Jonathan Mooney on Goal Setting and Motivation in Teens With LD or AD/HD
Page 2 of 2
By Jonathan Mooney , Kristin Stanberry
Did setting structured, traditional goals, such as a creating a 5-year plan, ever work for you?
I don't think 5-year plans are effective for many people. A big turn in my life was going to Loyola Marymount University. I got through high school by being a jock, by focusing on sports. But in college I knew I had to make it academically as well. So I set my own goal to transfer to a "Top 10" university within one year. I started by focusing on that goal and worked backwards to outline the steps required to reach that goal. I'd need to make good grades, apply for an internship, and research and apply to top universities. But the motivation and the specific goal had to come from within me. If another adult had forced me to set that goal, it would have turned me off.
So I encourage students with learning differences to set their own goals and be realistic and organized about reaching it. It also helps to be flexible and understand that the journey may not take you along a straight path. You may need to adjust your goal as you move along. I recommend using goals as guiding principles, not rigid rules.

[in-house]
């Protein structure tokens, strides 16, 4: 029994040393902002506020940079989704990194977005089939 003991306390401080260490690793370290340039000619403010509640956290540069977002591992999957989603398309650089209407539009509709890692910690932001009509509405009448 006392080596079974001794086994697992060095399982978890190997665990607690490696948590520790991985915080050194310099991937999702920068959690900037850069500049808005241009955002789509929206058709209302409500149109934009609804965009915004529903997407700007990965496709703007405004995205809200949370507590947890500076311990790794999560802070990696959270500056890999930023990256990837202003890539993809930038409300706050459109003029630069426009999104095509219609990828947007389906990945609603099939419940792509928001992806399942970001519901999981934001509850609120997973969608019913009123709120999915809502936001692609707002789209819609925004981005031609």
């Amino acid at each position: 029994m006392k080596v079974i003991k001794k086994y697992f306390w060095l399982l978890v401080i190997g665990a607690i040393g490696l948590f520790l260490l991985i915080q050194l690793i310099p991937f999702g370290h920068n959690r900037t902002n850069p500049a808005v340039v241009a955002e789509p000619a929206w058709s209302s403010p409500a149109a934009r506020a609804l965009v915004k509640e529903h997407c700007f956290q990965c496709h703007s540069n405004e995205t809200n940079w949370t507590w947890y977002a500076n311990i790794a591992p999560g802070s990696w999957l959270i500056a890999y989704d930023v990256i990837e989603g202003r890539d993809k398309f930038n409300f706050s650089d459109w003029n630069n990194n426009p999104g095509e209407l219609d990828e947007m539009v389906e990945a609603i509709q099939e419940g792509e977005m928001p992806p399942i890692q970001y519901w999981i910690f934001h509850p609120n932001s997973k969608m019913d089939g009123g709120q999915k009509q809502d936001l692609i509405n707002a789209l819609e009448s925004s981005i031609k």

What advice would you give students with learning disabilities who are researching colleges and universities? What should they look for in a school?
- First and foremost, find schools you care about. Start making a list. I don't believe in choosing a school for its learning support program. Instead, search for schools that have the right "vibes" and academic programs you feel passionate about.
- Next, look at that list of schools and determine which of them have well-run, accessible learning support programs.
- At the same time, evaluate the academic culture of the school. For example, Brown University spent less money on learning support, but it's academic culture values self-directed learning, independent study, and diversity. That allowed me to thrive. I also tell students to look for schools that integrate the concept of LD into diversity.
- Find out what the curriculum requirements are at each school. Some may be too strict or rigid for you. For instance, if I had been required to take Latin in college, I'm pretty sure I would have failed it!
- Go beyond the learning support center and do a reality check by talking to faculty in the departments you're interested in. Talk to other students, too. Remember that learning support centers will often give you a sales pitch. They're there to follow the letter of the law, not the spirit of the ADA, which is to integrate learning disabilities into the college culture.
A word to parents about college: Adults should accept that not all kids - including those who are self-aware - will choose to go to college. Some will opt for trade school or other non-collegiate venues. As long as this choice is based on self-awareness and not the fear of failure, it may be the best choice.